In the next step, to validate the model accuracy we commanded the robot to move to 20 different positions. The shape of the robot was estimated using the calibrated cameras and was compared to the shape of the robot predicted by the identified model. Figure 6 shows representative results. Results of the measurements including maximum, mean, and standard deviation of error of the model in predicting the robot tip position and the root-mean-squared error of the model in predicting robot shape are listed in Table 2. The root-mean-squared error is calculated as

and is used as a measure of the differences between the actual shape of the robot, $\widehat{r}$, and the model predicted shape, i.e., * r*, for

*m*= 30 data points along the robot backbone.

**Figure 6**. A comparison of experimental bronchoscope's shape with model prediction at four different configurations.

In the experiments, the robot tip was capable of bending up to 100° with respect to its backbone (see Figure 6). The maximum error of the model in estimating the position of the robot tip is 26.2 mm, corresponding to 1.9% of the robot's length.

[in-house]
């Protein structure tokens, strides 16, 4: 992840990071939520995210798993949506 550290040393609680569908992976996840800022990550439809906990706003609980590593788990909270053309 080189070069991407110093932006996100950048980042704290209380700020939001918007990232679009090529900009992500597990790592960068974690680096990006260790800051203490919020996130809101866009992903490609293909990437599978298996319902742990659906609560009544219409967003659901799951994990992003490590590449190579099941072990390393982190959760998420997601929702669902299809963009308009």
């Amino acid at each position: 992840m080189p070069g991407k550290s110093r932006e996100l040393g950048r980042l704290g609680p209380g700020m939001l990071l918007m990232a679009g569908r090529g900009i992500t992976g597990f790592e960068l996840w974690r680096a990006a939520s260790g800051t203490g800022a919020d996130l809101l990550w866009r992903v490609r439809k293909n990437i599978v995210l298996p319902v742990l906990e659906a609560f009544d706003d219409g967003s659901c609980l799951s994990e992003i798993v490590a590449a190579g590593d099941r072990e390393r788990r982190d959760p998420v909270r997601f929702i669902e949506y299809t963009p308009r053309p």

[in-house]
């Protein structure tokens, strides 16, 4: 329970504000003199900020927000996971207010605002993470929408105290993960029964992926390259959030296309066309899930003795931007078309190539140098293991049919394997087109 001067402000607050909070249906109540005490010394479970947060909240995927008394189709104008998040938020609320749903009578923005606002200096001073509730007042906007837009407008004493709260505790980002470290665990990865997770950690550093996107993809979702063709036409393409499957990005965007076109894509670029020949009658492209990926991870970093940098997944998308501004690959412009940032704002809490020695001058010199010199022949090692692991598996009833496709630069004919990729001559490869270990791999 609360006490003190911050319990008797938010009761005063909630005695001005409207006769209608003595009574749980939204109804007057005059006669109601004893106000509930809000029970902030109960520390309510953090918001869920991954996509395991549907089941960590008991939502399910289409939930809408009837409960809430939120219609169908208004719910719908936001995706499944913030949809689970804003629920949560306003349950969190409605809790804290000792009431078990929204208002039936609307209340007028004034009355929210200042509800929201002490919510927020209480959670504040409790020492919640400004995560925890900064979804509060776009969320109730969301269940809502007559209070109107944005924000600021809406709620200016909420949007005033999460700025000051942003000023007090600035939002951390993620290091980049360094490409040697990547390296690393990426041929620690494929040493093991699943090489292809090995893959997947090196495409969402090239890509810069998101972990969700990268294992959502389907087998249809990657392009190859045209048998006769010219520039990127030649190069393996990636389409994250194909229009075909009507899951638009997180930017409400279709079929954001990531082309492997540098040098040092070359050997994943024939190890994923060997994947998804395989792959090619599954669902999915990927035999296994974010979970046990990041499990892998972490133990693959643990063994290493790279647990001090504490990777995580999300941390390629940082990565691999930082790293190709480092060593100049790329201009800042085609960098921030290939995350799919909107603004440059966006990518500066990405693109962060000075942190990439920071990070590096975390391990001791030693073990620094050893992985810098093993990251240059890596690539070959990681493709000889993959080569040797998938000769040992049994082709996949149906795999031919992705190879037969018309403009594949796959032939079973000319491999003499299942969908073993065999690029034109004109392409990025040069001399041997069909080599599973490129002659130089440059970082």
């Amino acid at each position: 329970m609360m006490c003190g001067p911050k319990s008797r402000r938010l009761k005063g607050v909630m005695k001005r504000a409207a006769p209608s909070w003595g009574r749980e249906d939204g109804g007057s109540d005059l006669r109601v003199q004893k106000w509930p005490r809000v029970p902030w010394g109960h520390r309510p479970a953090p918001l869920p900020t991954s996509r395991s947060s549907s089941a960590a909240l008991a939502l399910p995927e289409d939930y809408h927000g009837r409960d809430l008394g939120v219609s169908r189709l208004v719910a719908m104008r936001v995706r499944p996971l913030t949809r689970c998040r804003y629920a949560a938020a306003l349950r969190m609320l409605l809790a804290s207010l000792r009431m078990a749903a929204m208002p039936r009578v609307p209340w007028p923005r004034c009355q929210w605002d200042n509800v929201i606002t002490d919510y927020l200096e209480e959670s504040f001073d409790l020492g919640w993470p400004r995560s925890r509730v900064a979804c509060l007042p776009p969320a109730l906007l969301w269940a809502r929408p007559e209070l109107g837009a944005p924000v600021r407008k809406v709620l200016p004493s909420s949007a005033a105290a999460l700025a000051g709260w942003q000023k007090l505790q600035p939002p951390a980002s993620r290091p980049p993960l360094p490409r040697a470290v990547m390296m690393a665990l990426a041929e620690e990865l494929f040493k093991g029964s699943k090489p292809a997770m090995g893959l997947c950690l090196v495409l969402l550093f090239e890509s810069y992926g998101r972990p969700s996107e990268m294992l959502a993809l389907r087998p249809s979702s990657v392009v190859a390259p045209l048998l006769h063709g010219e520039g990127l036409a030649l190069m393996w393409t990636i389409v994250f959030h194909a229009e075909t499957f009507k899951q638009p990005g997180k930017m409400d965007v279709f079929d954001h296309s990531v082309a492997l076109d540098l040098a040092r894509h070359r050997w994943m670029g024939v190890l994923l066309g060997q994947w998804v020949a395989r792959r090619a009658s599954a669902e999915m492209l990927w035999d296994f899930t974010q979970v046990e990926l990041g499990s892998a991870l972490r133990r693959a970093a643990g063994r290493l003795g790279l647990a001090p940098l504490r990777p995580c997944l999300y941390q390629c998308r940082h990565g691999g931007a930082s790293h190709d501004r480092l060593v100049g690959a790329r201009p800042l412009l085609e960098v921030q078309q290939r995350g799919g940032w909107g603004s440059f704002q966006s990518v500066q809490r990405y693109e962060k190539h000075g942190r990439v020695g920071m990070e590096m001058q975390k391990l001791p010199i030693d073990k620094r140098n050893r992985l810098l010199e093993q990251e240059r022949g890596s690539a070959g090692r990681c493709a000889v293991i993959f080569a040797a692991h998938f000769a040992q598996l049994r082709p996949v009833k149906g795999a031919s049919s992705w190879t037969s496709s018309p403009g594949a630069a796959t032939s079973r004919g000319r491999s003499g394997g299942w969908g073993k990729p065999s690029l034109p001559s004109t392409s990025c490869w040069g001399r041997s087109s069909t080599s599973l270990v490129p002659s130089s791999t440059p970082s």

Finally, we performed simulations to compare the computational efficiency of the observer with various shooting methods used to solve BVPs. Shooting methods consists of using a nonlinear root-finding algorithm to iteratively converge on values for *u*_{x}(0, *t*) and *u*_{y}(0, *t*) for each segment, in order to satisfy the boundary conditions (9), i.e.,

We compared the observer predictions with shooting method algorithms that employ three different root-finding algorithms, which to the best of authors knowledge, are the most commonly used BVP solvers. These solvers are:

1. Interior-point method (Byrd et al., 2000),

2. Quasi-Newton method with BFGS Hessian estimation (Curtis and Que, 2015),

3. Nelder-Mead method (Powell, 1973).

In the simulations, we pulled and pushed the cables from −5 to 5 mm at a frequency of 2*π*/10 Hz. The simulation runs for 10 seconds at sampling frequency of 50 Hz. The observer gain P used in the simulations was set to 70 × I, as this value was found to achieve the minimum prediction error. The optimally tolerance for all the algorithms were set to 10^{−6}. The simulations are performed in Matlab on an Intel Core i7 (2.93 GHz) machine with 16 GB memory.

Figure 7 shows the robot's trajectory estimated via different methods. The observer and the Nelder-Mead method gave the best accuracy. The other two methods, namely, interior-point and quasi-Newton, gave substantial error at two points across the robot trajectory. Also, it can be seen that the observer has an error at the first sampling time but rapidly converges to the correct solution.

**Figure 7**. A comparison of bronchoscope's tip trajectory calculated by solving the robot's model using four different methods. The bronchoscope's backbone is shown at several configurations along the trajectory.